1998 INDUCTEE Ray Farquharson, MD Hormones, Leadership in Organizational Development


August 4, 1887

(Claude, Ontario)


June 1, 1965


MD, University of Toronto (1922)

Awards & Honours:

1964: Medal of Honour, Pharmaceutical Manufacturers’ Association of Canada Health Research Foundation

1960: Royal Society of Canada

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Picture of Ray Farquharson, MD

Advanced medical knowledge as well as the supports available for Canadian health research

Dr. Ray Farquarson

A great physician, an inspiring teacher and an unwavering advocate for medical research

Dr. Ray Farquharson is widely remembered as a strong role model and source of inspiration for hundreds of medical students and colleagues. His research with tracking the thyroid’s secretory activity led him to discover the "Farquharson Phenomenon". This phenomenon explains that when administering external hormones, the natural production of that hormone is suppressed, causing a temporary atrophy of the associated endocrine gland. The ‘Farquharson Phenomenon’ became of the fundamental principles of endocrinology. Beyond his own research, Farquharson is remembered for contributions to the Canadian medical research landscape. An inquisitive mind and belief in research led Farquharson to play an instrumental role in the formation of the Medical Research Council of Canada.

Key Facts

Fostered vast research interests from rheumatic diseases to endocrinology

Appointed as Member of the Order of the British Empire for his distinguished and impactful service during the Second World War

Served as the first President of the Medical Research Council of Canada

Awarded 7 honorary degrees

Served as President of the Royal Society of Physicians and Surgeons of Canada

Professional timeline

Impact on lives today

Dr. Farquharson’s contributions to endocrinology and his success in strengthening the foundations of Canadian medical research continue to impact the lives of Canadians. Today, the Medical Research Council’s successor, the Canadian Institutes of Health Research invests over $1 billion in Canadian medical research. This funding goes to support inquiry in areas ranging from biomedical, clinical, and health systems to the social, cultural and environment determinants of health. That this level of support for medical research in Canada is possible is due in part to the pioneering efforts of Dr. Farquharson. His passionate advocacy convinced the government to make medicine and health a priority in Canada’s research landscape.

Picture of Farquharson Life Sciences Building, York University, Toronto


  • Ray Farquharson posthumously inducted into the Canadian Medical Hall of Fame

    Hull, Québec

  • Ray Farquharson served as the founding president of the Medical Research council for five years

    Leadership in Organizational Development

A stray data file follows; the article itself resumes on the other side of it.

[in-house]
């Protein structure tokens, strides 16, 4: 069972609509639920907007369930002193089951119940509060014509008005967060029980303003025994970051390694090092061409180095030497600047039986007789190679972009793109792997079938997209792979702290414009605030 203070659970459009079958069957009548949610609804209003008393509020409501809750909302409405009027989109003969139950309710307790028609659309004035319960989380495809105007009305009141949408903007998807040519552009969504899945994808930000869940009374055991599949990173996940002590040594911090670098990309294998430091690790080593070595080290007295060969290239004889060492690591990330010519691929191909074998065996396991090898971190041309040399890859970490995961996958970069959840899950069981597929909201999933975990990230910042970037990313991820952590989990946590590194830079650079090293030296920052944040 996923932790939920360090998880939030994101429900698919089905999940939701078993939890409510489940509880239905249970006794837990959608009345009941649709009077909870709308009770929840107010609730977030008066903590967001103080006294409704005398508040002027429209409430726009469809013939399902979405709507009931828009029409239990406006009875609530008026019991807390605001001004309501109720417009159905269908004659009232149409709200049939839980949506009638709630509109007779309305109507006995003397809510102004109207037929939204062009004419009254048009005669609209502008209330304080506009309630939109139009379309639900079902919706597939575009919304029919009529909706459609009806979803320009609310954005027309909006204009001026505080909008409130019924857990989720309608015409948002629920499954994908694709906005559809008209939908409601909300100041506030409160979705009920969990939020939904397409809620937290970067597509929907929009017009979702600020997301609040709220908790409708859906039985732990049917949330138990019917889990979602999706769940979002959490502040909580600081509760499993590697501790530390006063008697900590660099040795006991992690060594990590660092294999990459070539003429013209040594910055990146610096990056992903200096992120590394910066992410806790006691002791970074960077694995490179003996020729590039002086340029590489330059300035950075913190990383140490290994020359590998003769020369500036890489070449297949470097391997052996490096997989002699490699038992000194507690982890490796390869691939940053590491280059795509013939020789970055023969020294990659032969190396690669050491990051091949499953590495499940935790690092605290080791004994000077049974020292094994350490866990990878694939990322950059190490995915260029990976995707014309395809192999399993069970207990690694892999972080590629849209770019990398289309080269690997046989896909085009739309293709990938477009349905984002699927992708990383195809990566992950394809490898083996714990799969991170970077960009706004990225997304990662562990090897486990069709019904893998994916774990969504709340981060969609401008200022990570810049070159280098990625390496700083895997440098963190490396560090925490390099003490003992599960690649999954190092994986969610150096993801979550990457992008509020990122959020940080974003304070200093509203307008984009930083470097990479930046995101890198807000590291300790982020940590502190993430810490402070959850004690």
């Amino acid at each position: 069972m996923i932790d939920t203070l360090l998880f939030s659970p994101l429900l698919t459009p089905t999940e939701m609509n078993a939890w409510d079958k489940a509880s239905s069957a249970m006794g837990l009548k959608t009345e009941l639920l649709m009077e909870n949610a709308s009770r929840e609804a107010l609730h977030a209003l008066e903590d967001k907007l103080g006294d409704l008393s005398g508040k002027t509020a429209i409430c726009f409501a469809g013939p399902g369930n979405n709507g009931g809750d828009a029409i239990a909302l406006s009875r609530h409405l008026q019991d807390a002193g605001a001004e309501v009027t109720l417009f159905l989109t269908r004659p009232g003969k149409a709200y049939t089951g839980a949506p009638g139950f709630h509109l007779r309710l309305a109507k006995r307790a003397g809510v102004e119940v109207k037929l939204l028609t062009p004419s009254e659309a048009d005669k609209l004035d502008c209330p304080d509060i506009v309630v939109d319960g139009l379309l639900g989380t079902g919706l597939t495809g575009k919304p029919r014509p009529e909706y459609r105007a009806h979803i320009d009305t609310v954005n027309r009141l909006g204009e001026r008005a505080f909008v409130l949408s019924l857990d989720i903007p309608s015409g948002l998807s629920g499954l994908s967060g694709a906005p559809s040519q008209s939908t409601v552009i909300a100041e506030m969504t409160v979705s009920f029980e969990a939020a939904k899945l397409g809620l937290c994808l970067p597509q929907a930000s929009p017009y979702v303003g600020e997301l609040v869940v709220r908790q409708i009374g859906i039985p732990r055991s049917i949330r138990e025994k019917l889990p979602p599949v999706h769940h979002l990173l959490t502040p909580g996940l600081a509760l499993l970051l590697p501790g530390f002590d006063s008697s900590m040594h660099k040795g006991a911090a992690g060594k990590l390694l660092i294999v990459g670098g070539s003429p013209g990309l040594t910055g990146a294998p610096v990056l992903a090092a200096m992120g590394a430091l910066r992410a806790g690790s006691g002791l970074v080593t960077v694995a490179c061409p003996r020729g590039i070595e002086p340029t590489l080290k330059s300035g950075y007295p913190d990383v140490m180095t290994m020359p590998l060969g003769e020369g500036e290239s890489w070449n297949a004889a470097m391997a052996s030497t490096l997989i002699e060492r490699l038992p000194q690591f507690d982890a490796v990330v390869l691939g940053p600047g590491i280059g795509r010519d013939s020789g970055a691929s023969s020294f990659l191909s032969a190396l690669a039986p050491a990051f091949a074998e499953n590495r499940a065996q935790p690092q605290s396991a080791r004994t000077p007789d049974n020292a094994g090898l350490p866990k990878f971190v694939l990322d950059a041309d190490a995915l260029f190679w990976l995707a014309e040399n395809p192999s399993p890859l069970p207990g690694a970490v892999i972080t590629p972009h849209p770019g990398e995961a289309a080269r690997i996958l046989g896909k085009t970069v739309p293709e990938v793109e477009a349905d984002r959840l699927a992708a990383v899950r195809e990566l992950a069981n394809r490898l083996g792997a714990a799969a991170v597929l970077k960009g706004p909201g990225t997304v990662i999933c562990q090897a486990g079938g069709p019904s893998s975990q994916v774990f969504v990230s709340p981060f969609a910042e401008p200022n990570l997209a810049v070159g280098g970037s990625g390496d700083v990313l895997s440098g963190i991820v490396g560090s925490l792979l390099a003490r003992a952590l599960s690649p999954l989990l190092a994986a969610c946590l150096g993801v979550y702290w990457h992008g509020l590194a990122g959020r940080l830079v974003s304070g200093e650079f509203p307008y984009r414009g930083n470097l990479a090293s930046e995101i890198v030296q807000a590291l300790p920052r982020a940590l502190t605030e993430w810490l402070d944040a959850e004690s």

The council was tasked to inform government about the needs of medical researchers and eventually grew to be the principal funding agency for medical research in Canada. During his tenure, Farquharson increased the Council’s budget for awards and grants from $4 million to $9 million by 1965.

  • Dr. Ray Farquharson produced the "Farquharson Report" which described the current state of medical research in Canada

    Leadership in Organizational Development

    In the report, he proposed the formation of an independent council that was solely dedicated to fostering medical research. These recommendations culminated in the creation of the Medical Research Council of Canada in 1960.

  • Dr. Farquharson became a member in National Research Council of Canada

    Leadership in Organizational Development

    The appointment highlighted his natural leadership abilities and thrust him into a position that helped him positively influence Canadian policy and improve medical research.

  • During the Second World War, Dr. Farquharson was Chair of the Penicillin Committee of Canada, which regulated the distribution of penicillin to the Allies.

    He supervised clinical experiments involving penicillin in Ontario hospitals and was appointed Director of Medicine at Christie Street Veterans’ Hospital in Toronto at the end of the war.

  • After comparing the similarities between Simmond’s disease and anorexia nervosa, Drs. Farquharson and Hyland classified anorexia nervosa as a mental disorder and not a disorder of the endocrine gland

    Hormones, Hormones

    Dr. Farquharson went on to be the first Canadian physician to draw attention to Sheehan’s syndrome, a syndrome which presents decreased pituitary gland function.

  • Along with Dr. Duncan Graham, Dr. Ray Farquharson published a report on Simmonds’ disease with three case studies


    Simmonds disease, atrophy of the anterior pituitary gland. The paper was the first report on the syndrome in North America.

  • After spending some time at Harvard to conduct research, Farquharson came back to the University of Toronto as an assistant professor of medicine.

    He was a brilliant doctor and an excellent teacher, quickly rising in ranks to become a professor of therapeutics in 1934, and chair of medicine in 1947.

  • Ray Farquarson

    Farquharson was recalled from the army to resume his medical studies

    He graduated from medicine at the University of Toronto in 1922.

  • Farquharson entered medical school at the University of Toronto in 1917

    He interrupted his studies to join Canada’s war effort during the First World War. Farquharson served in the Canadian Field Artillery and, later, as a medical consultant for the Royal Canadian Air force.


He was widely loved and was a source of inspiration.